Google today anounced Android 4.1 Jelly Bean, the next update to its mobile operating system. The announcement came during the keynote address at Google I/O 2012 in San Francisco.
As its version number suggests, Jelly Bean isn't a major overhaul for Android. Instead, it builds upon Android 4.0 (aka Ice Cream Sandwich), and it's designed in part of make Android faster and more responsive.
One key change, known as Project Butter, improves the overall responsiveness of the operating system: Scrolling, swiping, and animations should all look smoother and more fluid in Jelly Bean than they did with Ice Cream Sandwich. The company also worked to improve how quickly Jelly Bean responds to touchscreen input.
Arriving in Mid-July
Jelly Bean will come to the Galaxy Nexus and Galaxy S smartphones and the Xoom tablet in mid-July, but developers can download the app-development tools starting today from Google's Android developers site.
Google also made some changes to the homescreen. With Jelly Bean, widgets will automatically resize to fit the available space on a particular screen. And it's now easier to move--or remove--items from individual homescreens, too.
In addition, Google improved the keyboard to do a better job at predicting what you're typing, which should help reduce auto-correct errors. Along those same lines, Jelly Bean's Voice Typing dictation feature works even if you aren't connected to the Internet (currently, you have to have an Internet connection to use this feature on Ice Cream Sandwich).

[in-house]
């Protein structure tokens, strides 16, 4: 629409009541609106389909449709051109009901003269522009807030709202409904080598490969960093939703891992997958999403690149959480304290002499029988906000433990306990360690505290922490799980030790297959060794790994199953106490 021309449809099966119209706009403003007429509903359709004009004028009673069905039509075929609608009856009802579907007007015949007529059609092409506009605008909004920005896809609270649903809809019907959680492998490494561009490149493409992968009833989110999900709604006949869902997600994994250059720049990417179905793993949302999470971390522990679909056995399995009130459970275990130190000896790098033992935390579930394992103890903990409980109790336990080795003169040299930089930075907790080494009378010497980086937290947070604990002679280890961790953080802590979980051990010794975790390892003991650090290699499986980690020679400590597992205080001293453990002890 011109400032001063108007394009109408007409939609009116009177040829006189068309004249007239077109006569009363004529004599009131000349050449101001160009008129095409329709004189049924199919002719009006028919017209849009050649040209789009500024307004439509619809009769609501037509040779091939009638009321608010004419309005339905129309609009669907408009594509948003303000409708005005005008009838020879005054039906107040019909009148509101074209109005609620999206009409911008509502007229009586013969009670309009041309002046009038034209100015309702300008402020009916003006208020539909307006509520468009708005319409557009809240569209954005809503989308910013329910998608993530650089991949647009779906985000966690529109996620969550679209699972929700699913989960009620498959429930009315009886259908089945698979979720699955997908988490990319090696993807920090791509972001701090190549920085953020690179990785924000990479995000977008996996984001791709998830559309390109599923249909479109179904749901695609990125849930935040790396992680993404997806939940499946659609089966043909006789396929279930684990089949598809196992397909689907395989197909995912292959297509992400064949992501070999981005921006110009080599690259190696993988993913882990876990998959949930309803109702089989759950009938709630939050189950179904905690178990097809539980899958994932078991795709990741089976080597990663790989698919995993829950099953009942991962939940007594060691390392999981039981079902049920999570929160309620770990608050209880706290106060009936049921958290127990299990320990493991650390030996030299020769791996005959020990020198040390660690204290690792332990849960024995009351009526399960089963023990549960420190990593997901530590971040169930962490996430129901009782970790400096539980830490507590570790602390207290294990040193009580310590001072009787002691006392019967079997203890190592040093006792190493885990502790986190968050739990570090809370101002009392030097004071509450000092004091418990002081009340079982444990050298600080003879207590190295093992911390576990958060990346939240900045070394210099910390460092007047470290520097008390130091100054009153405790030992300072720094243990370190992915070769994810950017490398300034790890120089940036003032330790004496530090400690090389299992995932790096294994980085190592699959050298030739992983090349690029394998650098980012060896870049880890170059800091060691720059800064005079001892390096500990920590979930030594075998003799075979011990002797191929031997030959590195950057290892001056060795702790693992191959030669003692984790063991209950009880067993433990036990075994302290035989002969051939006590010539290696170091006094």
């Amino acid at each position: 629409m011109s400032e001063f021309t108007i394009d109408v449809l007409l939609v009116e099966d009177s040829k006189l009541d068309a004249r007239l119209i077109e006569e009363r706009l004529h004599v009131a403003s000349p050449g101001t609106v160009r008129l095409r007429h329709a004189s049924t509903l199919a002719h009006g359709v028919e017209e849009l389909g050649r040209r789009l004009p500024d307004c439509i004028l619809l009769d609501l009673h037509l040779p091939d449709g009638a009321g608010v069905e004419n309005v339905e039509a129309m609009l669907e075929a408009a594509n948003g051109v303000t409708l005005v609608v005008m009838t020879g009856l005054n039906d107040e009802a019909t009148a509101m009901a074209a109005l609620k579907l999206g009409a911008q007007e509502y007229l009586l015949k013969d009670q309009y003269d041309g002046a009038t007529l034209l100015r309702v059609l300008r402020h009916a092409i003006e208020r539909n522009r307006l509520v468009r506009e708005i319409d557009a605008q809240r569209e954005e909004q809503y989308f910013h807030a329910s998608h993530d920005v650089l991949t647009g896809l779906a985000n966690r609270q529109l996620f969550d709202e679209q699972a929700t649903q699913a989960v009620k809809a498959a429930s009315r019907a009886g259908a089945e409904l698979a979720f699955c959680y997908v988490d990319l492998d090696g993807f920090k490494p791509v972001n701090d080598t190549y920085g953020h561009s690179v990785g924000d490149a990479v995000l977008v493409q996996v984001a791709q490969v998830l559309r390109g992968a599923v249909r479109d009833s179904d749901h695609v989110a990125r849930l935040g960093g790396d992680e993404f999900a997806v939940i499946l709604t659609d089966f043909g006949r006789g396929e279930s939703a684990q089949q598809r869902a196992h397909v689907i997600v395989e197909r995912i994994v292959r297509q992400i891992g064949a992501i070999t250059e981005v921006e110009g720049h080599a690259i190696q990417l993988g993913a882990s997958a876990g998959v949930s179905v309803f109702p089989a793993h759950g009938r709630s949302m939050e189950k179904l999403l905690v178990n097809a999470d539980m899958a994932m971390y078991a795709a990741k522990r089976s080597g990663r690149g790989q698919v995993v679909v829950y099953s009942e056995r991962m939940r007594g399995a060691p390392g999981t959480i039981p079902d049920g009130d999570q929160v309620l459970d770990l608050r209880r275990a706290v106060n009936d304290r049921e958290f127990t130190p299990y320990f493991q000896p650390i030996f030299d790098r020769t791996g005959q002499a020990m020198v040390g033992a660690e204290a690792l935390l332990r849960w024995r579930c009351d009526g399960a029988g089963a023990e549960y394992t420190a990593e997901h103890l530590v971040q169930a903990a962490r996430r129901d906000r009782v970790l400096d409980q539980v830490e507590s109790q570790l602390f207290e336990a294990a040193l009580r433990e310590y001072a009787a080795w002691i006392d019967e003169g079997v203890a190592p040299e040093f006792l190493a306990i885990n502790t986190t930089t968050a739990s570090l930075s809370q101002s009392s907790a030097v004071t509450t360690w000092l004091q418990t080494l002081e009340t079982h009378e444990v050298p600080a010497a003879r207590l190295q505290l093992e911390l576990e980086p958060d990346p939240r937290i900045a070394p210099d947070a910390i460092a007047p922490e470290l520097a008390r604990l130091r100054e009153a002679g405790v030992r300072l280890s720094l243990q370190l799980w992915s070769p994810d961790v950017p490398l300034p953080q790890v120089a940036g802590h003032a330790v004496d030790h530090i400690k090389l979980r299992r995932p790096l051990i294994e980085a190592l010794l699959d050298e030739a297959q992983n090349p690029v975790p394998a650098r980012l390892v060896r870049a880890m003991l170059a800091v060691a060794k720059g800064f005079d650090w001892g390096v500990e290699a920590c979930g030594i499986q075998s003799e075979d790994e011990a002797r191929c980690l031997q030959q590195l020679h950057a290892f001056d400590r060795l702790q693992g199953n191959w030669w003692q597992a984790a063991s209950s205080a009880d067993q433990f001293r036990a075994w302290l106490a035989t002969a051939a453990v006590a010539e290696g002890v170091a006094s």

But perhaps the biggest addition to Jelly Bean are various improvements to the built-in search function. Search "cards" show search results to various queries in a more visual, easy-to-view way, and they integrate into Android's Voice Search feature.
Examples include cards that show the weather forecast, traffic, image search results, and answers to questions like "How much does the Earth weigh?" Google Now, another search-related addition, tries to give you "just the right information at just the right time," as Google's presenter put it. For instance, it'll show traffic conditions during your commute time; if you're at a subway station, it might show you a train schedule.
With Jelly Bean, you can use multitouch gestures to expand certain notifications, and actually read emails or text messages without having to open another app. You can also perform certain tasks from notifications as well, further increasing their usefulness. Examples presented in the keynote showed how you can "like" or comment on Foursquare check-ins, "+1" or share photos on Google+, or return missed calls, all from the notification bar.
It seems like only a handful of apps will take advantage of these new notification features at first, but Google hopes that more and more developers will incorporate these more advancednotifications into their apps. I doubt that many will, however, since it'll likely be a while until more than a handful of phones and tablets can run Jelly Bean. Very few devices out now come with Ice Cream Sandwich, so don't expect Jelly Bean phones and tablets to show up until at least next year.
Other features include improvements to Google Beam (which lets you transfer data from one Android phone to another with just a tap), the camera app, and accessibility features. In all, Android 4.1 is not a dramatic overhaul. Instead, it's a smaller update that builds upon and adds polish to Ice Cream Sandwich.
Updated June 27, 2012 at 3:30PM PDT with additional information.
Armando Rodroguez contributed to this report.